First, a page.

Angry WP shareholders rebelled on Wednesday at an annual meeting dominated by differences over the departure of the advertising firm's former chief executive Martin Sorrell.
The most famous advertising executive in the world quit the marketing giant he built from scratch in April following an allegation of personal misconduct, prompting concerns among some investors over the handling of his departure.
This was reflected in voting at the AGM, where nearly 30 per cent of WPP shareholders opposed its executive pay proposal. This included share awards to Sorrell which could be worth £20 million (€16.9 million), although they are expected to be well below that due to WPP's recent underperformance.
Almost 17 per cent of investors also declined to back the re-election of its chairman Roberto Quarta, under whose watch, Sorrell left with the share awards and without a non-compete clause. The 73-year-old almost immediately set up a new venture.
The departure of one of Britain’s best known businessmen rekindled arguments that have long dogged WPP meetings - that it paid him too much and did not prepare for his succession.
Elephant in the room
Sorrell earned around £200 million in the last five years alone. In 2016, a third of WPP’s investors refused to back his £70 million pay package.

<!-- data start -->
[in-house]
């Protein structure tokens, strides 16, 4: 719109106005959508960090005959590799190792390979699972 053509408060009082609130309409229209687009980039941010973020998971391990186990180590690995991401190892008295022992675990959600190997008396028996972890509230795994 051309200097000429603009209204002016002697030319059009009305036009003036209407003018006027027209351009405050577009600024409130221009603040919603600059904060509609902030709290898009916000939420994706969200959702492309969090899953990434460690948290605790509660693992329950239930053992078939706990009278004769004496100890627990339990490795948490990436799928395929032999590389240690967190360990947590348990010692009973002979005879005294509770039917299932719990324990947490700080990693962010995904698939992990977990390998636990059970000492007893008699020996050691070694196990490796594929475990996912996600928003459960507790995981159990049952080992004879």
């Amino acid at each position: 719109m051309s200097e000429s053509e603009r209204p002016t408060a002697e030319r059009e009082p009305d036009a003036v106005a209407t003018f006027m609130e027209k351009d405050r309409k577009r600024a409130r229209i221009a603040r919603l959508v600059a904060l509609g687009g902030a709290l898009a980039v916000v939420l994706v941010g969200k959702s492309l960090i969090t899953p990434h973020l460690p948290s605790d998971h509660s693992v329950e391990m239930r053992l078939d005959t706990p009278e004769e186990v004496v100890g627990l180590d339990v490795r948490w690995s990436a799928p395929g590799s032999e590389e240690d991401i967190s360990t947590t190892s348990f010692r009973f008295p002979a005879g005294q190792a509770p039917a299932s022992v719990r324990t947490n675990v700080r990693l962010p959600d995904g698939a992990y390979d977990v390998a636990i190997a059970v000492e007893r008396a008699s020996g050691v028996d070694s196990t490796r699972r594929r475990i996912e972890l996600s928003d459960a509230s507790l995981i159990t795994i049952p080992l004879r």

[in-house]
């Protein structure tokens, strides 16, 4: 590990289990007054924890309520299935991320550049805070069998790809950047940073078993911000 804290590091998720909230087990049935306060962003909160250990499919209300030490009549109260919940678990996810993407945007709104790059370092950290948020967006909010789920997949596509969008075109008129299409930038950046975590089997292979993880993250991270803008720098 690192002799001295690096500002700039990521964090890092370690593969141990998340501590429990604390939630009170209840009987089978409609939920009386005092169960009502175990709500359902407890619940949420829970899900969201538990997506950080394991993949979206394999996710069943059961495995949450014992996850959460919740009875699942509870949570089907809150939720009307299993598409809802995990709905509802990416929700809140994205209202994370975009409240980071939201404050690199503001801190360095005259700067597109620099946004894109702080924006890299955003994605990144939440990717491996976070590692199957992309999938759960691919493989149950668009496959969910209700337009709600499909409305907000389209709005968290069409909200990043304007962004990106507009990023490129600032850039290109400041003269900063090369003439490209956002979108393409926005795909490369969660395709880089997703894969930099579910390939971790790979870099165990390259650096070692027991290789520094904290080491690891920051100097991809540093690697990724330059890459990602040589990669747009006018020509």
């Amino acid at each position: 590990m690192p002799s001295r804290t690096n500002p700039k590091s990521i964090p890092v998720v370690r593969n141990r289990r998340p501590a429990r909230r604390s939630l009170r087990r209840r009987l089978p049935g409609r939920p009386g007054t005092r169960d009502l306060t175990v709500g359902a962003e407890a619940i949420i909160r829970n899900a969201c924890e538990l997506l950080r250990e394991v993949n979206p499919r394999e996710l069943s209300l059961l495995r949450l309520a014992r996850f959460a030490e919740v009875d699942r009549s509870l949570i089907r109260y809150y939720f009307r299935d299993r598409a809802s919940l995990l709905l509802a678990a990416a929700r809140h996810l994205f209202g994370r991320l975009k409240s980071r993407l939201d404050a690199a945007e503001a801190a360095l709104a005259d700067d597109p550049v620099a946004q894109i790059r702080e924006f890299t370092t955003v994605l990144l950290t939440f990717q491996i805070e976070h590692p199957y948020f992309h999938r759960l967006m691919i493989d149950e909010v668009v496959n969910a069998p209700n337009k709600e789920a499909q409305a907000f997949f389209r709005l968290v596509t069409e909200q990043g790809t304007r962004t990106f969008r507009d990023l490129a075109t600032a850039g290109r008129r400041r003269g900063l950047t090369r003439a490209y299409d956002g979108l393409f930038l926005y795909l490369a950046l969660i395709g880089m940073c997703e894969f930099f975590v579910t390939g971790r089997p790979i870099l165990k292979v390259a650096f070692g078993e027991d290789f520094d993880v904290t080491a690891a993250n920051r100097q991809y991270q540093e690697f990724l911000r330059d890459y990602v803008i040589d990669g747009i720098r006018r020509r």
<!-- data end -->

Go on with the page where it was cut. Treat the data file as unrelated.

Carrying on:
Described by one private investor as the “elephant in the room”, Sorrell dominated the debate with investors asking why he had left, why the company had not prepared for his departure and why he had been allowed to keep his share awards.
“What will the strategy be because Martin was so key to this, and he’s no longer here?” another private investor asked, while a third questioned why the chairman had not launched the meeting with a tribute to WPP’s founder.
Quarta told reporters after the hour-long meeting that he had acknowledged Sorrell on his departure and “didn’t think it was necessary” to do so again.
“No one man is the company,” he added.
The nature of the complaint against Sorrell has not been disclosed. He has denied any wrongdoing and the chairman said there was nothing more he could say on the matter.
“I know that questions remain, but there is simply nothing further we can legally disclose,” Quarta told investors.
Quarta defended the company’s response to the allegation, saying it was robust from a governance and legal perspective.
In a trading update, it said its key measurement of four-month net sales was marginally up, an improvement on the 0.1 per cent fall in net sales in the first quarter.
Liberum analysts said the improvement should give investors confidence that WPP can meet its guidance for flat sales and margins this year. Shares in WPP were down 0.8 per cent. – Reuters